1988 2.3 turbo coupe TFI/ignition problem

Hey, just want to get a sanity check on a problem I'm having.
More and more often, the tach starts going crazy, bouncing up and down while I'm driving steadily. It used to not be a big deal, just doing
it under heavy accels at about 3000 rpm. But now it's doing it a lot more, bouncing down to 0, and the car stalls. Usually I can start it right up again -- sometimes it takes 2 or 3 tries before it keeps running enough to get moving again. But it's annoying as all get out, especially when traffic starts to back up behind me. Takes all the fun out of driving it!
So I'm thinking that this is the TFI module, right? Anything else that could cause this?
Could a bad rotor or hall effect sensor do it? It got a lot worse just after I replaced the distributor cap, rotor, and spark plug wires.
Any thoughts would be appreciated.
thanks, Eric
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On Wed, 25 Mar 2009 18:30:49 -0700 (PDT), snipped-for-privacy@gmail.com wrote:

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Maybe. What exactly generates the tach signal? Is it straight from the coil, or from the hall sensor, or is it generated by the TFI module?
I can see how a failure of any one of those would cause the tach to drop down and the engine to stall. But what could also cause the tach to bounce up? Or does the needle just have really low damping, so that it overshoots a lot when it recovers?
thanks, Eric
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On Thu, 26 Mar 2009 06:06:08 -0700 (PDT), snipped-for-privacy@gmail.com wrote:

will go high. You end up with a whole bunch of week sparks in a row. The tach reads the switching frequency on the primary so an intermittent primary (or bad connection) causes that.
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OK, thanks. Neither the coil nor the tfi module looks too expensive. I'll start with the coil, and go from there.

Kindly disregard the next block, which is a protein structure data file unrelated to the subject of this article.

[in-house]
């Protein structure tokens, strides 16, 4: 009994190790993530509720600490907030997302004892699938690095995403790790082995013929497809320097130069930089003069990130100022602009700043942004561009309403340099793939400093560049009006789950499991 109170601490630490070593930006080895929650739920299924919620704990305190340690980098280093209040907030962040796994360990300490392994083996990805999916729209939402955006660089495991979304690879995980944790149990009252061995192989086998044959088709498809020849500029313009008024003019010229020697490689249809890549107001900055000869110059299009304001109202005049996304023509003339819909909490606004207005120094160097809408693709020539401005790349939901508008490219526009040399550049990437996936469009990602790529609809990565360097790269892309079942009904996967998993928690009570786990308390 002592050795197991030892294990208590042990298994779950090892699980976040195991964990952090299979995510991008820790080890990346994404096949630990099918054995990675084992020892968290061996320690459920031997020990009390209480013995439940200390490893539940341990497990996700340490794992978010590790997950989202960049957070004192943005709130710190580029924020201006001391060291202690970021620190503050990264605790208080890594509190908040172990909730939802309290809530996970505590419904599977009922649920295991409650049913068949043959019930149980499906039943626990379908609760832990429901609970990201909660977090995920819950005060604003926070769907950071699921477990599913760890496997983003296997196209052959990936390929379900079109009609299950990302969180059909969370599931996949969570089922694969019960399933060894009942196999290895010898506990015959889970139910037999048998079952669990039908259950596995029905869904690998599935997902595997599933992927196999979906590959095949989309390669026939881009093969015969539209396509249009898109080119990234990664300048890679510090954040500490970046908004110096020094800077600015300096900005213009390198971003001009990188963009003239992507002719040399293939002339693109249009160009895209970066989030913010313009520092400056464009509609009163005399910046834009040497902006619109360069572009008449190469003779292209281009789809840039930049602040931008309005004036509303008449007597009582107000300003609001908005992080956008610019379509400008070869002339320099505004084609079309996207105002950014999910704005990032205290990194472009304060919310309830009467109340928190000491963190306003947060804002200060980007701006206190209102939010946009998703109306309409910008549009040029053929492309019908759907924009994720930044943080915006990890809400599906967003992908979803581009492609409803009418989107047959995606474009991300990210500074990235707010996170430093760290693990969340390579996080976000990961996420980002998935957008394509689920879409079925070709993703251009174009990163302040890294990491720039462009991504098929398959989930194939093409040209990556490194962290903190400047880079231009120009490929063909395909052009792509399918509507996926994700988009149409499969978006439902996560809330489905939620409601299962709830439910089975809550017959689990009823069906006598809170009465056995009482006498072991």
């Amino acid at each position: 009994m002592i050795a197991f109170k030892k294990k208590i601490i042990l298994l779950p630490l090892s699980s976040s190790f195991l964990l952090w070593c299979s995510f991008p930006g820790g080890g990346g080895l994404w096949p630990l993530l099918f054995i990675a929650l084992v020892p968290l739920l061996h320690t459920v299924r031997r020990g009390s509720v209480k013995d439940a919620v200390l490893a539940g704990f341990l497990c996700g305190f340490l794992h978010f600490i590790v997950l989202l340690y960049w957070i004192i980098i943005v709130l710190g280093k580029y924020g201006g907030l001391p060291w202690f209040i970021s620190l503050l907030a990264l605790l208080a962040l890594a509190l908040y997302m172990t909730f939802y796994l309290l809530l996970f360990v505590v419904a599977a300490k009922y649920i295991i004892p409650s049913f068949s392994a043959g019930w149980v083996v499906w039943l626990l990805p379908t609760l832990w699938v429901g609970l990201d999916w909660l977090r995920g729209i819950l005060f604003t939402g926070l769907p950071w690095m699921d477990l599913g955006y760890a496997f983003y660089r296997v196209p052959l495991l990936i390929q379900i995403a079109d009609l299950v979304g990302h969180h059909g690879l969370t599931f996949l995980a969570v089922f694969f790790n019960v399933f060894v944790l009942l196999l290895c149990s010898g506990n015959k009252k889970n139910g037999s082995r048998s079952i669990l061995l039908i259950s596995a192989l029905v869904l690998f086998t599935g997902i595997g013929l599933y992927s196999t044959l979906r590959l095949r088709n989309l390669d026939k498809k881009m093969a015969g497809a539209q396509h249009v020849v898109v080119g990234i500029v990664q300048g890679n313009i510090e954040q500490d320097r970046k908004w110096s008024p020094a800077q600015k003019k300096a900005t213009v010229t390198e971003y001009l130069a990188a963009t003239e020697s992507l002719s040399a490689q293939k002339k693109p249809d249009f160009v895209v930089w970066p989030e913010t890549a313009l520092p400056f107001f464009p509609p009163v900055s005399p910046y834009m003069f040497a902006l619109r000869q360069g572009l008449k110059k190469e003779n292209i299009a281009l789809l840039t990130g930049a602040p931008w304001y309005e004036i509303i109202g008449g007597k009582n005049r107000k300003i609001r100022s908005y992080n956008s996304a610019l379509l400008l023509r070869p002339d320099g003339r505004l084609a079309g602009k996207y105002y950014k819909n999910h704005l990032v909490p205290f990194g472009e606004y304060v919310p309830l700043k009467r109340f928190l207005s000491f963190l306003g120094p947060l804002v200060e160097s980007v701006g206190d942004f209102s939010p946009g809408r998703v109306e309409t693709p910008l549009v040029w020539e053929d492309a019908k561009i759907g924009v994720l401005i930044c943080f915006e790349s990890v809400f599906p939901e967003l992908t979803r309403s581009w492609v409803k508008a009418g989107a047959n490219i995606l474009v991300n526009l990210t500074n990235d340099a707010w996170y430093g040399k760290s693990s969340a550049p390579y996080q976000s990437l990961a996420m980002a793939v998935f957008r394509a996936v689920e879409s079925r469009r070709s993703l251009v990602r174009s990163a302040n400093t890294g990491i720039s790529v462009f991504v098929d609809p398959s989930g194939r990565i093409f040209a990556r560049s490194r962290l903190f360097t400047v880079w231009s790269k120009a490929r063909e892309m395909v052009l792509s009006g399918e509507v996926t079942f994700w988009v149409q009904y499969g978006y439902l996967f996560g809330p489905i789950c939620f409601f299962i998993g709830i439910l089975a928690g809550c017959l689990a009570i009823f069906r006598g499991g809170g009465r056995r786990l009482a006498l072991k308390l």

-EVH
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On Mar 25, 9:30pm, snipped-for-privacy@gmail.com wrote:

Had the same problem with a 1990 Escort GT, replaced the coil and it went away.
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OK, I replaced the coil (about $17) and still had the problem. I then replaced the TFI module (about $35), and haven't seen the problem in a week! So I guess that was it.
It was kind of a pain to change, though. What should've been a 1-hour job took more like 3 hours. For starters, you can't fit a socket (11/16", by the way) straight down on the distributor clamp bolt. Besides, I didn't really want to take the distributor out, since then you have to deal with the mess of leaves/trash collected there that falls down into the hole. (I'd had it out once before.) So I tried for a while to just remove the module from the distributor while it was still in the car. It took me about 20 mins to realize that the reason I couldn't fit a socket into the recess for the bolts holding the TFI module on was because there was a plug covering the hole! Plus, my 7/32" socket wasn't a deep socket, so it didn't reach all the way down.
So, a quick trip to the hardware store to buy a set of 1/4" drive deep sockets (which I really should have had anyway). Only to find out that the socket I bought was about 0.002" too big in diameter to fit in the recess!! >:( grrrrr!!!!!! I don't have a grinder either (how on earth have I survived so long?), so I had to clamp it and file it down -- another 10-15 mins that I shouldn't have had to spend, modifying new tools!
Then, of course I find out that the 2nd bolt isn't accessible with it mounted on the engine, the way the distributor is oriented. So I have to take it out anyway. Fortunately, I found that with just the right extension on my socket (I do have SOME tools, after all!) I can get enough of a grip on the hold-down bolt to turn it off, even though the socket isn't straight-on. And sure enough, even though I've blown the daylights out of the area with compressed air, a bunch of grit manages to fall down. So another 10 minutes cleaning all of that out. It would've been nice to have some kind of oil wash system, to do a better job cleaning off the gear on the distributor.
Fortunately, I had marked the position of the rotor relative to the distributor housing, and I decided that, as long as that was maintained, it didn't matter at all how the assembly was oriented back into the engine block. Except that the TFI module wiring harness still had to reach. I was hoping to re-orient it so that the module could be removed without taking out the distributor, but that didn't seem to work out.
Anyway, it all went back together without too much cursing, and the car is running great again!
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